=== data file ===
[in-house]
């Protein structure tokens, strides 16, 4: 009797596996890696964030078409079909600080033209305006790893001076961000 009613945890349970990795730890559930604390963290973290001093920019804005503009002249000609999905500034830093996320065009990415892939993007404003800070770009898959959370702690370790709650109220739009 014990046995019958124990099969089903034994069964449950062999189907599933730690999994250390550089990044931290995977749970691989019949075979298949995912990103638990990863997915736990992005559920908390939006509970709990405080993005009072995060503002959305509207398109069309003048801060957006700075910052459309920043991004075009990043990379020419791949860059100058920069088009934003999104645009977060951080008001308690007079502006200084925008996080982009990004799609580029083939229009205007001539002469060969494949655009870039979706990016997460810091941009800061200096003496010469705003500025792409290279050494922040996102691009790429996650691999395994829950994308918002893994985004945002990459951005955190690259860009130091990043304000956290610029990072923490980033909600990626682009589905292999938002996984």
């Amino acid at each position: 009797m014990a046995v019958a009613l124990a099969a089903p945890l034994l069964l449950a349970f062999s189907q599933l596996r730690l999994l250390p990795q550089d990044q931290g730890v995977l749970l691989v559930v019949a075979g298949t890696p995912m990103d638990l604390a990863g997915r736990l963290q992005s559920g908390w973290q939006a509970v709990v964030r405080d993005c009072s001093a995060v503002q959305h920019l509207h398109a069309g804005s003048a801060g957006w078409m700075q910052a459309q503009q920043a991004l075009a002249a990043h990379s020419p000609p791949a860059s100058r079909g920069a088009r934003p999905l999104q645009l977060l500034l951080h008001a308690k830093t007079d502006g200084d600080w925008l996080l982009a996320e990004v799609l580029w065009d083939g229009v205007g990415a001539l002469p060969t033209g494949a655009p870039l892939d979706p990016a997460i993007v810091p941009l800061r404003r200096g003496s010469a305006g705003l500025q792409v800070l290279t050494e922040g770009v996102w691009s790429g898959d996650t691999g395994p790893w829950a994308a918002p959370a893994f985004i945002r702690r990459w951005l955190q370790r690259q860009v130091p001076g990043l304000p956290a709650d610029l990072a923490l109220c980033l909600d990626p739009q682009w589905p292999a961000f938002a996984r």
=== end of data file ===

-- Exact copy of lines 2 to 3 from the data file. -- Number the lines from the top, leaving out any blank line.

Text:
């Protein structure tokens, strides 16, 4: 009797596996890696964030078409079909600080033209305006790893001076961000 009613945890349970990795730890559930604390963290973290001093920019804005503009002249000609999905500034830093996320065009990415892939993007404003800070770009898959959370702690370790709650109220739009 014990046995019958124990099969089903034994069964449950062999189907599933730690999994250390550089990044931290995977749970691989019949075979298949995912990103638990990863997915736990992005559920908390939006509970709990405080993005009072995060503002959305509207398109069309003048801060957006700075910052459309920043991004075009990043990379020419791949860059100058920069088009934003999104645009977060951080008001308690007079502006200084925008996080982009990004799609580029083939229009205007001539002469060969494949655009870039979706990016997460810091941009800061200096003496010469705003500025792409290279050494922040996102691009790429996650691999395994829950994308918002893994985004945002990459951005955190690259860009130091990043304000956290610029990072923490980033909600990626682009589905292999938002996984």
């Amino acid at each position: 009797m014990a046995v019958a009613l124990a099969a089903p945890l034994l069964l449950a349970f062999s189907q599933l596996r730690l999994l250390p990795q550089d990044q931290g730890v995977l749970l691989v559930v019949a075979g298949t890696p995912m990103d638990l604390a990863g997915r736990l963290q992005s559920g908390w973290q939006a509970v709990v964030r405080d993005c009072s001093a995060v503002q959305h920019l509207h398109a069309g804005s003048a801060g957006w078409m700075q910052a459309q503009q920043a991004l075009a002249a990043h990379s020419p000609p791949a860059s100058r079909g920069a088009r934003p999905l999104q645009l977060l500034l951080h008001a308690k830093t007079d502006g200084d600080w925008l996080l982009a996320e990004v799609l580029w065009d083939g229009v205007g990415a001539l002469p060969t033209g494949a655009p870039l892939d979706p990016a997460i993007v810091p941009l800061r404003r200096g003496s010469a305006g705003l500025q792409v800070l290279t050494e922040g770009v996102w691009s790429g898959d996650t691999g395994p790893w829950a994308a918002p959370a893994f985004i945002r702690r990459w951005l955190q370790r690259q860009v130091p001076g990043l304000p956290a709650d610029l990072a923490l109220c980033l909600d990626p739009q682009w589905p292999a961000f938002a996984r």